Plantar fasciitis can be treated in different ways. In most cases, simple exercises, switching shoes, and inserts or arch supports will be enough. The exercises that you will be performing can be done with or without some tools. Combining both is the best option.
But first and foremost you need to rest. As mentioned at the beginning of this post, plantar fasciitis is an inflammation of your plantar fascia. To get the inflammation down to tolerable levels the rest is the number one priority.
Getting some time off from your job or sport to focus on the necessary training is optimal but I understand how that is easier said than done. If you do not have that option, try to make small but effective changes in your life and at work. More frequent breaks, different work stances, having feet elevated from time to time, performing stretches often and gently, etc.
Check Your Footwear
The second option despite exercise is changing your shoes and insoles. In today’s society, we spend our days mostly in our shoes. You walking in comfortable, breathable, and fit-to-size shoes is necessary. But do not get shoes or insoles that are extremely supportive.
From a physiotherapist’s standpoint, the weaknesses in our body are the main cause of your pain. Feet that need an unnecessary amount of support are weak. This leads to you not combating your plantar fasciitis fully and not preventing it from happening again.
The support that can be beneficial for you is heel locks and foam inserts. After your symptoms subside you may want to get additional pair of shoes. A pair of shoes that will actually free up your feet and allow them to get stronger.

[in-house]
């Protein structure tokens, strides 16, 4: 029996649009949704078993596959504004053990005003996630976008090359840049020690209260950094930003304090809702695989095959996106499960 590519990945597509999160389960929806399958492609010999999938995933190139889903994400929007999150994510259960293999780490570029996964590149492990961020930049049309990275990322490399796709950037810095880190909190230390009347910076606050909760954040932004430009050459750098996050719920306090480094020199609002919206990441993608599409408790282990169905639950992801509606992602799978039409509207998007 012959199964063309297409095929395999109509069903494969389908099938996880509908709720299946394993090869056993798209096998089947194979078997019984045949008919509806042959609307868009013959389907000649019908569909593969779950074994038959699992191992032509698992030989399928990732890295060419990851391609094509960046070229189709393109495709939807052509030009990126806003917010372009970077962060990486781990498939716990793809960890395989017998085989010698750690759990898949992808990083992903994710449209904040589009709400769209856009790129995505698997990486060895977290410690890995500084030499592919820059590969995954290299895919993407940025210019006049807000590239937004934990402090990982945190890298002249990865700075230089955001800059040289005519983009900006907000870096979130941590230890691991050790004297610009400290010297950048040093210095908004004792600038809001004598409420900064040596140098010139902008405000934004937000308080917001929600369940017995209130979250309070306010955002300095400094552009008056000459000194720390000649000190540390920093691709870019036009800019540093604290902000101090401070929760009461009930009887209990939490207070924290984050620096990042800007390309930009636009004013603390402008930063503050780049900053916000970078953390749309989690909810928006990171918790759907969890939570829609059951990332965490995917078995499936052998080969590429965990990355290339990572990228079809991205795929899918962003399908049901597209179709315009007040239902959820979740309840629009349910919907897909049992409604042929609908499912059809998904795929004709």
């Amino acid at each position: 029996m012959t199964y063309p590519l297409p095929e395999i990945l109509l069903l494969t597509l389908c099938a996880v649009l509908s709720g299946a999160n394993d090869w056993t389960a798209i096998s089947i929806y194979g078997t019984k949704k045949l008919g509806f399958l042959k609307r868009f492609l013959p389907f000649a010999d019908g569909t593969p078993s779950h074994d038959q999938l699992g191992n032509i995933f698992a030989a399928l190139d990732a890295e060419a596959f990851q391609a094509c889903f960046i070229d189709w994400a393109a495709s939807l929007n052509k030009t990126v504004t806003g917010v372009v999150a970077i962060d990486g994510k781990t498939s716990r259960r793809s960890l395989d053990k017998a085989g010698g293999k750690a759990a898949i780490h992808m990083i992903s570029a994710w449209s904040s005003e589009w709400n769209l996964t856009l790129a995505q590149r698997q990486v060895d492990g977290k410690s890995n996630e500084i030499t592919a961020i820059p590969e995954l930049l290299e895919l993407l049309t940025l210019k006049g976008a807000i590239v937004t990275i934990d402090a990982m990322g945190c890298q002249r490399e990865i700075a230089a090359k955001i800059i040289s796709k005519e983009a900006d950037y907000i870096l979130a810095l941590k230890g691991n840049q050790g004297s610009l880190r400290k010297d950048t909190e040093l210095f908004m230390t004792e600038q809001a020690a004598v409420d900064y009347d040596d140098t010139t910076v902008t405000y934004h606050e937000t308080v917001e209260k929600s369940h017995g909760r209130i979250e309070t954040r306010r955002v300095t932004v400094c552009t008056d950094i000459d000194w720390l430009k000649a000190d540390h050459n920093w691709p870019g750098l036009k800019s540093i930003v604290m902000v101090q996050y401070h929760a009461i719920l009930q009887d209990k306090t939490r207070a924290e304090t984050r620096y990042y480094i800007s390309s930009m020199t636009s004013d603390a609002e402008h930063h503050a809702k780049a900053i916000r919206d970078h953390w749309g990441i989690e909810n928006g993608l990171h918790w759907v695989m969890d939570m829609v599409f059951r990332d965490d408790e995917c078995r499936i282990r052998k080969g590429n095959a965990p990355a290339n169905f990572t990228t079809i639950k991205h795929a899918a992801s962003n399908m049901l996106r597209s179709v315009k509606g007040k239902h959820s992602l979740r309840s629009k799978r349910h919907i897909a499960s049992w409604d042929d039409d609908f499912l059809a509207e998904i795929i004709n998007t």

Now, what I believe and is as well scientifically proven the most beneficial way for treating and preventing plantar fasciitis is through excerise. There are few exercises and stretches that you should perform so that you can treat and ease your pain.
When it comes to strength exercises you can start doing simple heel raises. To start with it may be difficult to perform them standing. Start by doing heel raises at the seating position. You can make this exercise harder by adding weight to your thigh before transitioning to the standing variant. Even the usual heel raise exercise can be made harder by doing it at the stair and letting your heel hang.
To make your foot arch stronger you can perform exercises I call arch bridge. It is performed by trying to shorter the distance between your heel and the base of the toes. This will lead to slight elevation or supination of your arch.
Further strengthening your feet’s muscles can be done by toe towel scrunches. You stand with your bare feet on the towel and by curling your toes the towel gets scrunched.
If you have an elastic band at home you can as well work on the muscles surrounding your ankles. Performing inversion, eversion, or dorsal flexion with the band providing resistance from the opposite direction. Inversion means rotating your foot inwards, eversion outwards, and dorsal flexion bending your foot upwards.
Strengthening exercises can be performed 3 times by 10 repetitions to start with.
Stretching and massaging your plantar fascia is a great way to decrease the tension and inflammation that is accumulated. It can be quite painful directly stretching and massaging the plantar fascia, so start gently. Performing wall-facing calf stretch can be a great way to introduce stretching into the area. Keep in mind to have your knee straight and heel and the ground. A foot of the calf that you are trying to stretch should be further away from the wall. Push your hips and upper body towards the wall for increased stretch.
When you feel comfortable you can move on to the direct stretch of the plantar fascia. This can be done in a sitting position with the affected foot crossed over and resting on the bottom leg. Slowly start stretching your plantar fascia by bending your toes and ankle upwards, in a flexion.
Stretches can be held 30 seconds to 1 minute and performed several times daily.
You can even gently massage the bottom of your foot with your hands. The more optimal massaging option is for you to get a hard massage ball. Roll your foot over the ball and slowly increase the pressure. Avoid trying to add extra pressure on the trigger point in the beginning. This may lead to an increase in pain and inflammation.